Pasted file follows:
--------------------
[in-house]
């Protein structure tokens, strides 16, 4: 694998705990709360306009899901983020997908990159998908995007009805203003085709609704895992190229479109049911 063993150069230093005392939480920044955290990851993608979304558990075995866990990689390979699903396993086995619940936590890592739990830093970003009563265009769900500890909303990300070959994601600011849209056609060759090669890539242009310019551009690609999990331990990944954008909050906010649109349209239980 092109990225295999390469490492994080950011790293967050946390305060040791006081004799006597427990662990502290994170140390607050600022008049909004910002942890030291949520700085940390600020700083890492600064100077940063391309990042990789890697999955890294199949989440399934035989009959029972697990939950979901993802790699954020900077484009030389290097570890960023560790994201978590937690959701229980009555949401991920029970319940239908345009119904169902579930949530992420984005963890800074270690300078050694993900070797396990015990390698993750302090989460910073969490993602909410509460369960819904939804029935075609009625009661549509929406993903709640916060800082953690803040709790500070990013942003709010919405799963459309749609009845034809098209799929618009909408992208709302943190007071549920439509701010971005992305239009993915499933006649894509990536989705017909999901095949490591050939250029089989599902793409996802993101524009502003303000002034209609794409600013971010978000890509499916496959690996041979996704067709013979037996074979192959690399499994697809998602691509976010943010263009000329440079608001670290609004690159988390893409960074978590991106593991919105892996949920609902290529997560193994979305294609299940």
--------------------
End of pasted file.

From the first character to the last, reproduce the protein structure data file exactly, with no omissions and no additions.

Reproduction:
[in-house]
């Protein structure tokens, strides 16, 4: 694998705990709360306009899901983020997908990159998908995007009805203003085709609704895992190229479109049911 063993150069230093005392939480920044955290990851993608979304558990075995866990990689390979699903396993086995619940936590890592739990830093970003009563265009769900500890909303990300070959994601600011849209056609060759090669890539242009310019551009690609999990331990990944954008909050906010649109349209239980 092109990225295999390469490492994080950011790293967050946390305060040791006081004799006597427990662990502290994170140390607050600022008049909004910002942890030291949520700085940390600020700083890492600064100077940063391309990042990789890697999955890294199949989440399934035989009959029972697990939950979901993802790699954020900077484009030389290097570890960023560790994201978590937690959701229980009555949401991920029970319940239908345009119904169902579930949530992420984005963890800074270690300078050694993900070797396990015990390698993750302090989460910073969490993602909410509460369960819904939804029935075609009625009661549509929406993903709640916060800082953690803040709790500070990013942003709010919405799963459309749609009845034809098209799929618009909408992208709302943190007071549920439509701010971005992305239009993915499933006649894509990536989705017909999901095949490591050939250029089989599902793409996802993101524009502003303000002034209609794409600013971010978000890509499916496959690996041979996704067709013979037996074979192959690399499994697809998602691509976010943010263009000329440079608001670290609004690159988390893409960074978590991106593991919105892996949920609902290529997560193994979305294609299940």